Cat House







Project Type


This corner terrace is situated in the old residential enclave of Salak South, which might appear an odd choice for a young couple who have worked overseas for the last two decades. However, when considering its proximity to neighbourhood shops and workplaces, coupled with the nostalgia of having grown up in this area, it becomes a perfectly sensible idea, especially for those who appreciate a locality with history and local charm. This move is likely part of the larger movement to re-inhabit the city, bridging the gaps left by those who have departed, whether to a better place or to suburban sprawls.
The existing house was one we had all visited before, during our Chinese New Year visits to often-forgotten aunties in a difficult-to-find maze of a housing estate. It was a single-story terrace with a 6.7 m frontage, divided into two sections to accommodate the living room and the master bedroom, both accessible from the front of the house. Following the living room was another bedroom that gradually transformed into a dining space with the help of a room divider/shelf. Adjacent to the kitchen and toilets, there was a third room that faced the back lane. The house featured two compartments for toilets and bathrooms, a testament to its design catering to a larger number of occupants. This type of housing and planning was part of the early wave of ‘taman’ development, which aimed to accommodate a newly prosperous Malaysia.

The brief was to design a house for a dozen cats, several dogs, and three humans. The primary focus was on creating different zones for the feline and canine residents, ensuring proper segregation. Additionally, the design involved extending the floor area of the existing house by adding another floor. To achieve this, we utilized steel primarily to reduce the overall construction’s structural weight.

There was an understanding on creating a house that would be easy to clean and maintain, while also ensuring good ventilation due to the significant number of cats (18) and dogs (2). To achieve this, we designed the external enclosure using a light steel frame with expanded metal mesh. This not only provided a sense of lightness and airiness but also offered visibility without intruding on the privacy of the home. For the human owners’ spaces, we opted for more traditional construction, using brick and plaster.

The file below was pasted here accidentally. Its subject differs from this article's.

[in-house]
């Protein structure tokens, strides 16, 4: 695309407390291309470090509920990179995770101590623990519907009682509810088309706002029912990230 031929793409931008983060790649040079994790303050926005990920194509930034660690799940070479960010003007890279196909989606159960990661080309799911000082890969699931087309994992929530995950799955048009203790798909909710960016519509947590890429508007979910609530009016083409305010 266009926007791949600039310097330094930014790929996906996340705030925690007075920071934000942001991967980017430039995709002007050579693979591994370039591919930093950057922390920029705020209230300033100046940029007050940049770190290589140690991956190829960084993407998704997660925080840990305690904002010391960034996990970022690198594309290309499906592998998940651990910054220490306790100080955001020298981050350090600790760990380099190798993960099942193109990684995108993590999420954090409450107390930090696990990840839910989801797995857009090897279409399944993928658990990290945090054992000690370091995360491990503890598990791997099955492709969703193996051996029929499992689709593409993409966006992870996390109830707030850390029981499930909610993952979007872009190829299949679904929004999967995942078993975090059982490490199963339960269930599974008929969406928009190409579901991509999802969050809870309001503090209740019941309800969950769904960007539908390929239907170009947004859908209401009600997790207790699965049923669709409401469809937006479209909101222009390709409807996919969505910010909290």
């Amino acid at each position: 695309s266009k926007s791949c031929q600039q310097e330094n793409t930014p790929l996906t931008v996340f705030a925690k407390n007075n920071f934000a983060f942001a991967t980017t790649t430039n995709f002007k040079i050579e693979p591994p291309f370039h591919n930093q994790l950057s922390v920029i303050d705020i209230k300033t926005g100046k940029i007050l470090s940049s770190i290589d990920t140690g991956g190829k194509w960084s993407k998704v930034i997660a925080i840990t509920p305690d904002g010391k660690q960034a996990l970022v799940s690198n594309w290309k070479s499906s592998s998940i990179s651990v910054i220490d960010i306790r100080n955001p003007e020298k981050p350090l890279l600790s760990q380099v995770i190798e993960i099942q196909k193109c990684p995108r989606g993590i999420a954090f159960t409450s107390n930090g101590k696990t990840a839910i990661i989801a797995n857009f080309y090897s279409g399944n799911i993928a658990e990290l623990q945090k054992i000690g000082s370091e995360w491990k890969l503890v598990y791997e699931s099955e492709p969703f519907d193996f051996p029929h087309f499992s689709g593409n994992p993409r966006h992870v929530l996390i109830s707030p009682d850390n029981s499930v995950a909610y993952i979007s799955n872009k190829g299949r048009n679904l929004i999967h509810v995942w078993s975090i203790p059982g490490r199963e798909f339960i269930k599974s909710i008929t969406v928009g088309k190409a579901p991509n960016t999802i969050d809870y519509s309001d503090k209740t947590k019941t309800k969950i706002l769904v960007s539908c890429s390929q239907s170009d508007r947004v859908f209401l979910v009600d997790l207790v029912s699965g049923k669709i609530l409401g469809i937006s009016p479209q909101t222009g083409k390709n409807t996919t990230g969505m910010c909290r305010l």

We changed the entrance to the house from the front to the center of the house, entering through a covered landscaped court. This central entrance allowed us to place the habitable rooms at the four corners of the floor plan, offering both views and privacy. The heart of the house revolves around the living and dining space, serving as an indoor area with an outdoor component—the screened terrace extending into the garden when the steel mesh doors are opened. The kitchen and toilet are retained in their original position with the new toilets stacked on top of the existing ones to ease piping connections. A small courtyard is carved out of the building envelope next to the kitchen, to provide cross ventilation, and house water tanks and pumps.

The upstairs floor plan is almost identical to the ground floor, with one difference where the kitchen is replaced by a studio and work space. It overlooks the courtyard which helps to ventilate the space and provides a secondary source of natural light. The family space upstairs is mostly for the feline family, it is where they are housed and fed, sleep and play, etc.

We initially had a more dynamic architectural outlook for the house – but the local authorities required us to emulate the existing pitched roof-scape of the neighbourhood. This explains the roof-form of the new house; the double gables running along the length of the house. We used this to our great advantage in creating tall vaulted ceilings for the upstairs rooms, adding again to the overall lightness of the house.

The construction budget was very small despite the relatively large floor areas; the floor finish is cement render and the soffits of concrete slabs are left unfinished. There are small areas of extravagance such as the suspended steel stairs (easier to clean under) against a backdrop of bare red brick (we retained the existing party wall and built an independent structure front of it). Otherwise the house is an exercise in restraint, using only 5 major materials – concrete, steel, aluminium and glass, brick. The old roof tiles were re-constructed as the front gate post.

The owners moved in at the end of 2019, and appear to have settled into their routine. The cats live upstairs separated by a steel mesh screen from the dogs who live downstairs; the humans live in the rooms when they are allowed (by the cats).


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